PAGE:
October 13th,2016. Another entangled whale was spotted four miles off Newport’s coastline on Wednesday, with rescue efforts unsuccessful.
A social media post by Newport Coastal Adventure showed a photo of the humpback with line and traps wrapped around its body and fins.
Captain Ryan Lawler spotted the struggling whale. Drone photos captured the extent of the damage, according to the post.
The Newport Coastal Adventure charter, which had passengers aboard searching for wildlife, ended up staying with the whale for five hours until help arrived.
“The NOAA (National Oceanic and Atmospheric Administration) disentanglement team did their best today but the whale was difficult to approach,” the post reads. We hope this animal gets another shot at being rescued!”
There was no word Thursday morning on whether the whale had been spotted again off the Orange County coastline.
A whale trapped in line could have difficulty eating or swimming, but it’s not always a death sentence. An entangled humpback whale spotted off the coast over the summer was able to free itself, and was again seen last month without fishing line wrapped around it.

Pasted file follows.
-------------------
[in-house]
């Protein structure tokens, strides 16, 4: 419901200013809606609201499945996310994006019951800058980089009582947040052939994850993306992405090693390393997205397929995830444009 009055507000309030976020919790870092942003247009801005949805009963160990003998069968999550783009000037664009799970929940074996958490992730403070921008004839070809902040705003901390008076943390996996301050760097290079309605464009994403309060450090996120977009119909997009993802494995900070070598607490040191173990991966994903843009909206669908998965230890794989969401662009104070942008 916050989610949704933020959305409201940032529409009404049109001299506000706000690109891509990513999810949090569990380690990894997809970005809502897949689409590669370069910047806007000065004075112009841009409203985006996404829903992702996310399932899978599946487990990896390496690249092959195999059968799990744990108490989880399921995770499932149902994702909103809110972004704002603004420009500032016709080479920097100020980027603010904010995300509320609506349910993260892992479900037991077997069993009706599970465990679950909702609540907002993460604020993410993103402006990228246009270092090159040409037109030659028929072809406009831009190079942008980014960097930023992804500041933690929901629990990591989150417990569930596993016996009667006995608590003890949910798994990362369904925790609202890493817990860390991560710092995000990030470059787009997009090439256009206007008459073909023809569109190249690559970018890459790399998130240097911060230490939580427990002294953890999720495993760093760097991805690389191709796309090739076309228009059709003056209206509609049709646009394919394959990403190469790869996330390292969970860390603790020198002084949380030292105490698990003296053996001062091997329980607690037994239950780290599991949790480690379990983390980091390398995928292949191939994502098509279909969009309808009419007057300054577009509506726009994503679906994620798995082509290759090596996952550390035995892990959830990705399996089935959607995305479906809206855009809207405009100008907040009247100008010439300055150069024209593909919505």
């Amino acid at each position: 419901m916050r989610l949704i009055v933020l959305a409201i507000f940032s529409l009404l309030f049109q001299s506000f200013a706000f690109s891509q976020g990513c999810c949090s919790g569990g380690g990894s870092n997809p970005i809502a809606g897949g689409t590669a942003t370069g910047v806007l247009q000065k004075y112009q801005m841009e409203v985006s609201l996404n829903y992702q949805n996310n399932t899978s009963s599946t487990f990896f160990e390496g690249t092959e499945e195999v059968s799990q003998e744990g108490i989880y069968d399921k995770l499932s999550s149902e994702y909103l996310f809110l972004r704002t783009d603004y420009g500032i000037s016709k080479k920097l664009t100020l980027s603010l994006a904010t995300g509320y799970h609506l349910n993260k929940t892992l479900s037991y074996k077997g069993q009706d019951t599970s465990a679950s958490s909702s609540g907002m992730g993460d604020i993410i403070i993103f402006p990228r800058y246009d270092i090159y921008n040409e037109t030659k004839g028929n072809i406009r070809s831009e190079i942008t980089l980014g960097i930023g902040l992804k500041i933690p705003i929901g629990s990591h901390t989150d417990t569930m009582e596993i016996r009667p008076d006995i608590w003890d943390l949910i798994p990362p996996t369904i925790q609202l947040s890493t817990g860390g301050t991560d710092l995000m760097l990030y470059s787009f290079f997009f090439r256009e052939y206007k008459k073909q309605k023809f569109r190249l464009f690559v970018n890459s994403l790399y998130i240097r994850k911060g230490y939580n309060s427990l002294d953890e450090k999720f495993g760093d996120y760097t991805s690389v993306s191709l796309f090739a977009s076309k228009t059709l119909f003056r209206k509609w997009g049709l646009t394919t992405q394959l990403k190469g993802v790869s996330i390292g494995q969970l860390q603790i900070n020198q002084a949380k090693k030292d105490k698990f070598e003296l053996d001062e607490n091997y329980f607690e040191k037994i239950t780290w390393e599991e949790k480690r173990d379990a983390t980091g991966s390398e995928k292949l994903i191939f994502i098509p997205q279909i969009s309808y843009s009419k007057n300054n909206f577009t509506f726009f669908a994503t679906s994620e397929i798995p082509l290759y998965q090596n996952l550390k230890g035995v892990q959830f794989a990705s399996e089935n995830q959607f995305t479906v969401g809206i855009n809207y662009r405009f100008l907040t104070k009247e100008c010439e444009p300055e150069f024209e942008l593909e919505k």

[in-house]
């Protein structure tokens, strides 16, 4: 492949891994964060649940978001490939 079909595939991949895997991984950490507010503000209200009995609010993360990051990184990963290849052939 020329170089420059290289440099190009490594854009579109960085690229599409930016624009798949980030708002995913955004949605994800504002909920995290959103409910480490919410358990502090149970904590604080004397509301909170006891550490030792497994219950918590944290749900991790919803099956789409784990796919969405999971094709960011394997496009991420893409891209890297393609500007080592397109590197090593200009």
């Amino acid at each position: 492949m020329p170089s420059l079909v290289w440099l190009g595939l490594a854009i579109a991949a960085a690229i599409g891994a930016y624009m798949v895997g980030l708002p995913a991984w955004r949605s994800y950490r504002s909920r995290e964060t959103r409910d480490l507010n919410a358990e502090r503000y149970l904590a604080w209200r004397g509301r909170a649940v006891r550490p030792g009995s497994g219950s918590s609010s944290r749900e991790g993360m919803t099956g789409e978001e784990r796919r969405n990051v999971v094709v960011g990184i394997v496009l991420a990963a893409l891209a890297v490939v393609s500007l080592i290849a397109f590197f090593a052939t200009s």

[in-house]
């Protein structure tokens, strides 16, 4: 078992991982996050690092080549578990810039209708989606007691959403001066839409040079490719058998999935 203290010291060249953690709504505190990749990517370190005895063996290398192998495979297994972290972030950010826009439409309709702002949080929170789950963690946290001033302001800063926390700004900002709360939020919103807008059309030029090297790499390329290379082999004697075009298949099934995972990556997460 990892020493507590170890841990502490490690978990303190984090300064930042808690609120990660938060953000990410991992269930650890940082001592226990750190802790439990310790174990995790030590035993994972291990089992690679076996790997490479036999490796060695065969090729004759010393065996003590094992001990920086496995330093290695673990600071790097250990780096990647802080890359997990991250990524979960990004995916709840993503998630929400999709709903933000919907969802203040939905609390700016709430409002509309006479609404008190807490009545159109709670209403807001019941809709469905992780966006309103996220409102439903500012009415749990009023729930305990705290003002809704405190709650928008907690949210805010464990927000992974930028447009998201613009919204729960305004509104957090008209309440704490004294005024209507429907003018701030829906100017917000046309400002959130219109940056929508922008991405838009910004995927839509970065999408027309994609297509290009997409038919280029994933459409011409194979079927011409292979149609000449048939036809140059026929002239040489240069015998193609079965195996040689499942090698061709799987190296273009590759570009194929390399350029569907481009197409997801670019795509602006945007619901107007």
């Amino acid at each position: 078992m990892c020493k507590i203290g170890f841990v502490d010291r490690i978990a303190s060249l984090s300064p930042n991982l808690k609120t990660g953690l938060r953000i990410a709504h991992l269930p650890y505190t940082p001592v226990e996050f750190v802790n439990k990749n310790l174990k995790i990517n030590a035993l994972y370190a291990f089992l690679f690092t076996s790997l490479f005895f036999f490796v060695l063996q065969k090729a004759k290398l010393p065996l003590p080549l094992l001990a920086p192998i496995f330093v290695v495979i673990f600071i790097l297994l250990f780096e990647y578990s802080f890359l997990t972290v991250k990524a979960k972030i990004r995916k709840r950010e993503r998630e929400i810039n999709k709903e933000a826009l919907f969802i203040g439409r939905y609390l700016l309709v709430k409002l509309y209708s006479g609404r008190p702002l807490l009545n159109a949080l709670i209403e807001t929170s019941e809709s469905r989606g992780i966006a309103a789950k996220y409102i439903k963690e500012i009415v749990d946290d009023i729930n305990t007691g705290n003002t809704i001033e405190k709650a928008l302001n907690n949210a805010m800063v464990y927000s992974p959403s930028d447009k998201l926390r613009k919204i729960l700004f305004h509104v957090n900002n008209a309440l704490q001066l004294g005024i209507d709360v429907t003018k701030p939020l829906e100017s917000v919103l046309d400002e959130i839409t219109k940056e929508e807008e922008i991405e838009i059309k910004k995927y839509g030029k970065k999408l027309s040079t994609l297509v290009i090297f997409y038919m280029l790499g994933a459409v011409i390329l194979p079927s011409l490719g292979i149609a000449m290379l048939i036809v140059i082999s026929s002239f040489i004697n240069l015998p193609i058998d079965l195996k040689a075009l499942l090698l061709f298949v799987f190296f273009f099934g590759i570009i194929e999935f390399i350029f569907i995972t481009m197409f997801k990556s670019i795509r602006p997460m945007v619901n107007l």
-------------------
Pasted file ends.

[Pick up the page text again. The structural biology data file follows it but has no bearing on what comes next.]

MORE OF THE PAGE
Data from NOAA shows that entanglements have increased in recent years. Last year, 61 whales were reported entangled off the coasts of Washington, Oregon and California, the highest number since NOAA began keeping records in 1982.
Since January, more than 40 whale entanglements off California have been reported.
On average, about 10 whales were reported entangled off the West Coast annually from 2000 to 2012. Humpback whales are the most commonly entangled whale species on the West Coast, according to NOAA.